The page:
Why It Matters: Protecting and maintaining access and opportunities for hunters and anglers while working to ensure that wildlife management decisions are guided by best available science is key to the mission of the Congressional Sportsmen’s Foundation (CSF). Through CSF’s engagement at the Tennessee General Assembly during the 2022-2023 legislative session, numerous anti-sportsmen bills were struck down which served the best interests of sportsmen and women in Tennessee.
- House Bill 265 (HB 265) would have threatened the Tennessee Wildlife Resource Agency’s (TWRA) ability to manage the state’s deer and elk herds to combat the spread of Chronic Wasting Disease (CWD).
- Senate Bill 621 (SB 621) would have contravened rules established by the TWRA and the Tennessee Fish and Game Commission on baiting, threatening the agency’s position as the state’s primary authority on science-based wildlife management decisions.
- House Bill 1260 (HB 1260) would have unnecessarily limited the use of trot lines by anglers for subsistence and recreational purposes due to unfounded “safety concerns” by paddlecraft operators.
During the 2022-2023 legislative session in Tennessee, CSF engaged on several issues covering a wide range of interests within the outdoor sporting community. One of the more significant themes this session was misguided attempts to undermine the Tennessee Wildlife Resources Agency and make wildlife management decisions without considering the best available science.
This was evident in HB 265, which would have undermined the TWRA’s ability to manage Tennessee’s deer and elk herds to prevent the spread of CWD, a progressive, degenerative, and always fatal neurological disease found in both farmed and free-ranging cervid populations. HB 265 would have prohibited the TWRA from banning cervid carcass importation, which could have led to devastating effects on Tennessee’s deer and elk herds. CSF coordinated with the TWRA, in-state partners and the Tennessee Legislative Sportsmen’s Caucus (Caucus) and submitted comments opposing the legislation to the House Subcommittee on Departments and Agencies where HB 265 was voted down.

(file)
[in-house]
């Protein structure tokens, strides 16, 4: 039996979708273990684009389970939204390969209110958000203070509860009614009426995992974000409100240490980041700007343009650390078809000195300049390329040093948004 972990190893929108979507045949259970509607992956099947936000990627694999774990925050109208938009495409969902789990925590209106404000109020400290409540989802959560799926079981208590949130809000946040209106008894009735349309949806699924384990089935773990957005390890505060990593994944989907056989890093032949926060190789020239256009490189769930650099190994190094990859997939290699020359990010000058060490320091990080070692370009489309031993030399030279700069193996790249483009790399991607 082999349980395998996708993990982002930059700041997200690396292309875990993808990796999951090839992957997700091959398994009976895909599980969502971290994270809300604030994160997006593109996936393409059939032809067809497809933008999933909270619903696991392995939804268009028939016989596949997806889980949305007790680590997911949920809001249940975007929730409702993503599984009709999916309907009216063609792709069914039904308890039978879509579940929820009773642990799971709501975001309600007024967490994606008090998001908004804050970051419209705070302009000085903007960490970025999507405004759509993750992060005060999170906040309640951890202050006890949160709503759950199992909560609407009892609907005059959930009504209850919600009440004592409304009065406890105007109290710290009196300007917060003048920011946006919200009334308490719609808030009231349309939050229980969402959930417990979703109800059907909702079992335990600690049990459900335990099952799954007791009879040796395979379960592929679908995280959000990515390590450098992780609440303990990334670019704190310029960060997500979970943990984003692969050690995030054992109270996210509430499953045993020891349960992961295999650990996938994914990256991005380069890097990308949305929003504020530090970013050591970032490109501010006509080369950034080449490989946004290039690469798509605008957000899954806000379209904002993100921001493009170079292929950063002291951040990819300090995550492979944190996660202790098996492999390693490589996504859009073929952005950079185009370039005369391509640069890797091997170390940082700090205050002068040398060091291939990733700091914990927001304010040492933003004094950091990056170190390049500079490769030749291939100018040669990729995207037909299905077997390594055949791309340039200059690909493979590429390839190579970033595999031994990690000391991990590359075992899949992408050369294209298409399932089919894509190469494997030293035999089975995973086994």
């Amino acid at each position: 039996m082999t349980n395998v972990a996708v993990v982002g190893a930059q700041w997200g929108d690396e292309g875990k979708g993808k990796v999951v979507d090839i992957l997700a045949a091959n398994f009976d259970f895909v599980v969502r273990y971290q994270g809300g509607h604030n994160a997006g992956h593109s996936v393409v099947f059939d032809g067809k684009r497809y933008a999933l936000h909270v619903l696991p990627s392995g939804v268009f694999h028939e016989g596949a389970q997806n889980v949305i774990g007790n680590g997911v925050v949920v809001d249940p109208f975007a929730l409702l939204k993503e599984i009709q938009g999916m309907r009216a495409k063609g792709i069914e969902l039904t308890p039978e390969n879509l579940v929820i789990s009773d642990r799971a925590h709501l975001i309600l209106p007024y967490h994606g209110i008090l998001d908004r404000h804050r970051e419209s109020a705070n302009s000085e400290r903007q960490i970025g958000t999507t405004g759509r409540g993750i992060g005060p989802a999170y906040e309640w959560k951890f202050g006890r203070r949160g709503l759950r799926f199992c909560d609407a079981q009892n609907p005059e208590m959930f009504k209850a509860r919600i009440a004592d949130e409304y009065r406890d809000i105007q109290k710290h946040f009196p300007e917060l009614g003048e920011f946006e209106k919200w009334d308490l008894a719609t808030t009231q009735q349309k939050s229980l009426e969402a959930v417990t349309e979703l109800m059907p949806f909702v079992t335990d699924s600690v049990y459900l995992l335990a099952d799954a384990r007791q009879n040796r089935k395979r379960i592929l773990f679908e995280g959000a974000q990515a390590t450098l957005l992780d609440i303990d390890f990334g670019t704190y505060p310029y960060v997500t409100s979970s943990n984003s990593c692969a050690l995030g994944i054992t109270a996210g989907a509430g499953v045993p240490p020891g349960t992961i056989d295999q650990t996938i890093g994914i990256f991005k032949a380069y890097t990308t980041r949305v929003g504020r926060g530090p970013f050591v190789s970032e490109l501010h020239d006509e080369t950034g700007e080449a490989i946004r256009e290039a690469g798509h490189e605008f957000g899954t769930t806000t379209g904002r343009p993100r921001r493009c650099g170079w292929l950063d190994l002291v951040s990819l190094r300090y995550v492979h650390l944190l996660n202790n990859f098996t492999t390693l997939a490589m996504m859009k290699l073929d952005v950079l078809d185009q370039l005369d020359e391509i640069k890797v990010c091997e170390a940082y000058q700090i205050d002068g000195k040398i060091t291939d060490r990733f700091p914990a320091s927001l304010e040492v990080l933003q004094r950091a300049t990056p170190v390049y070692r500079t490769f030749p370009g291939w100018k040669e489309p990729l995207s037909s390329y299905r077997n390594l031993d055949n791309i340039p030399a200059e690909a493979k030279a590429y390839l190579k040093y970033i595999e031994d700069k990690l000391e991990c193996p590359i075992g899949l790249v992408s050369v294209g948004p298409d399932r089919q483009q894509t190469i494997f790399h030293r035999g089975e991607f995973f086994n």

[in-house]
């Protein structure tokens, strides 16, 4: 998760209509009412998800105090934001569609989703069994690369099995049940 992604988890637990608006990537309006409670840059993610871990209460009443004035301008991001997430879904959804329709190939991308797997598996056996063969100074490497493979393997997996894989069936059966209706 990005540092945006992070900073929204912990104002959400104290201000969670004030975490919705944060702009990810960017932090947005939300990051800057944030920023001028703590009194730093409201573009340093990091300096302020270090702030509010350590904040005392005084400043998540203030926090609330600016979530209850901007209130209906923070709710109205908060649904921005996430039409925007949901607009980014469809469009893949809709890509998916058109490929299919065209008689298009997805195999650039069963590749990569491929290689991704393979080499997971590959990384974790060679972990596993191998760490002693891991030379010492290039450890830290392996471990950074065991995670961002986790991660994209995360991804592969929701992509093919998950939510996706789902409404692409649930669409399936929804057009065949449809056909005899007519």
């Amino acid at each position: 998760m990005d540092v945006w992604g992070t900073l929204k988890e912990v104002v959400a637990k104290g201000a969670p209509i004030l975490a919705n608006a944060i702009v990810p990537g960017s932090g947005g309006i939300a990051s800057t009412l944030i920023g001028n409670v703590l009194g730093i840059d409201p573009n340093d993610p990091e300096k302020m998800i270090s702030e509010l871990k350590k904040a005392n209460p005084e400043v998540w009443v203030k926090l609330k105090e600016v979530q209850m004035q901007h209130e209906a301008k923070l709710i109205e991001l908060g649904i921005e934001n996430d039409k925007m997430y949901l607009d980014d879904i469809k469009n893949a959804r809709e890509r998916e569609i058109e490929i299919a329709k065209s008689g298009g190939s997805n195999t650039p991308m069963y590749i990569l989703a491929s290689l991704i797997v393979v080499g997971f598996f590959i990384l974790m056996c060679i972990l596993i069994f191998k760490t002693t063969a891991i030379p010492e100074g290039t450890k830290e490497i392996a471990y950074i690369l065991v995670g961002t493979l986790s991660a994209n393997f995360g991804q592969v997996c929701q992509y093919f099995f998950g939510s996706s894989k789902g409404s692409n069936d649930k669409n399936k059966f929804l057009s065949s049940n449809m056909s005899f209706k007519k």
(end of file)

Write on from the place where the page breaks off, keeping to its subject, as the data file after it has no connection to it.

Similarly, SB 621 would have allowed for the indiscriminate baiting of Tennessee’s wildlife and contravened the public input process that the TWRA uses to formulate science-based regulations, including specifics on the use of bait. This regulatory process is in line with key tenets of the North American Model of Wildlife Conservation and follows this model’s recommendation for wildlife policy formulation. CSF coordinated with partners and submitted comments to the Tennessee Senate in opposition to this bill and expressed support for the TWRA and its Commission as the appropriate decision-making body for wildlife management. SB 621 was subsequently voted down on the Senate floor.
Lastly, CSF engaged on HB 1260 by coordinating with partners and submitting comments urging members of the House Subcommittee on Departments and Agencies to vote “no” on this bill. CSF’s comments outlined the TWRA’s current regulations regarding trotlines, which take into consideration concerns from both the angling community and water recreationists and explained that the proposed changes brought forth by HB 1260 would unnecessarily limit fishing access on Tennessee’s public waters while attempting to tackle unfounded safety concerns. HB 1260 was removed from the subcommittee’s agenda where it did not reappear.
CSF thanks the members of the Caucus, TWRA, and our numerous in-state partners who helped fight for sportsmen and women and science-based wildlife management in Tennessee during the 2022-2023 legislative session.